Ecommerce businesses are seated with numerous challenges and opportunities with the evolving web. Competition from established retailers as well as brand new start-ups can make for a dizzying array of challenges for eCommerce businesses.
More than any other business, eCommerce organizations must place a premium on their web presence. But many eCommerce websites make the mistake of pouring all their time and energy into the look and feel of their website, while wholly neglecting the full customer experience and channel engagement of their website and brand.
5 tips for eCommerce websites
- Website design that supports engagement – Your website doesn’t need to be pretty, it needs to engage. Engagement is key. Ecommerce design is about driving prospects into transactions with little or no frustration, while building trust, enjoyment and comfort with a brand. Ensure that customers can browse, share and understand your products. The design of the product gallery should be easy to navigate and intuitive for the most part. Study drop off rates for all pages within the site to ensure that the website navigation is clear and that users have both the ability to browse and navigate to specific interests. The web design process needs to focus on more than color and style… All good designers know that design enables human behavior, and design has a direct impact on transactions and engagement.
- Mobile and tablet strategy – The world is going mobile. Yet, many large brands fail to adopt a mobile strategy that involves their primary online touchpoint: their website. A UK study by the Interactive Advertising Bureau (IAB) in 2013 stated that only 11% of the highest spending advertisers’ had mobile responsive websites. Yet, tablets alone are more than 10% of eCommerce web traffic & better at converting than desktops. Tablets and iPads drove 10.6% of ecommerce website traffic in Q1 of 2013. It is important to take sales from mobile, tablet and desktop–and not leave a bad taste in a shopper’s experience with a brand. Mobile optimized websites can be a powerful tool to combat showrooming. Most companies (7 out of 10) will be will be upping their mobile budget over the next 12 months in order to deal with showrooming as an issue.
- An eCommerce website should be at the center of a full marketing channel strategy – Ignore channels at your own risk. Map your current marketing processes and content framework. How much traffic is coming from Facebook, Twitter, Pinterest, StumbleUpon, email offers, email automation, nurturing campaigns, SEO and organic traffic and paid campaigns. Are other channels in play? Within 2013, the top customer acquisition channels for eCommerce marketing included Organic search (SEO) – 15.81% Cost-per-click (CPC) – 9.82% Email – 6.84% Referral – 6.39% Google (combined SEO and CPC) – 1.72%. Remember that marketing channels should not be a static, one-time check-box that your team clicks done after setting up. These channels need to be refined, optimized, monitored and developed over time.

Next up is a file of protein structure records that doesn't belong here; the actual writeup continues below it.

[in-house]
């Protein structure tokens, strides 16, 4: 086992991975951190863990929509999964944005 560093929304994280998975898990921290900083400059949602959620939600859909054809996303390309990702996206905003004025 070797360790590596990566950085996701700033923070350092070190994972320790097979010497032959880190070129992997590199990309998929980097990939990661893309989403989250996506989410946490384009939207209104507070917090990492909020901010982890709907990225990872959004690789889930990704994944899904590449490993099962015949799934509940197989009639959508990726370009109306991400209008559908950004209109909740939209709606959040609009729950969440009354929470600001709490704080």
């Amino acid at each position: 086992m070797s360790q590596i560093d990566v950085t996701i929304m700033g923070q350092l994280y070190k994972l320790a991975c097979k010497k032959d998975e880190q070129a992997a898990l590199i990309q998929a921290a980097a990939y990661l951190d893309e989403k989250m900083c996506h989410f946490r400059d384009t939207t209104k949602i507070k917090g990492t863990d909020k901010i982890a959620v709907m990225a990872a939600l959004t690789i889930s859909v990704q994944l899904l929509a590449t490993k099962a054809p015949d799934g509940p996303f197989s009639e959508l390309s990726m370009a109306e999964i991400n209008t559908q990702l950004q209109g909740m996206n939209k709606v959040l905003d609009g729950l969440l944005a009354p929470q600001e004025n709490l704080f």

- Improve your online customer service – Yes, the website provides opportunities for customer service. Consider providing helpful hints during the buying process, an easy-to-understand exchange policy, clearly articulated and accessible content information, usage instructions and supplementary content. Don’t forget social media. It is vital that you engage customers and prospects through all channels with more than just sales copy. Be helpful. Answer questions. Support their buying process and try to win them as longterm bradn advocates. Remember that businesses with great customer engagement will also win favor with Google, and those that have a poor customer experience will be punished by Google. Google is cracking down again on bad eCommerce websites. But authenticity is key. Don’t just write fake reviews, Google is on the hunt for these as well. Your website and marketing needs to provide an authentic customer experience.
- Create a retention strategy – Build marketing automation, email nurturing, proactive social media communications and great content to drive repeat sales from existing contacts. Don’t just focus on first touch acquisition. For examples, brands can use Pinterest during the holidays to drive engagement. Pinterest is becoming a huge focal point for eCommerce websites and web marketers of all shapes and sizes. Twitter can also be a great place to engage and support existing customers. The micro-blogging service is great for offers, tips and creative content distribution. Incorporate alerts for brand mentions, which will help identify both positive and negative brand activity on the social web. The combination of marketing automation and social media can drive new sales from old contacts, and if carefully implemented, can also warm customers up for future offers. By incorporating social networking into an eCommerce business process can allow an organization to improve higher customer engagement, mine for insights, increased productivity, and acquire new sales channels.
Some reference for improving eCommerce websites
An eMarketer forecast predicts that retail mobile eCommerce sales will expand to $38.4 billion in 2013–totalling 15% share of all retail eCommerce sales.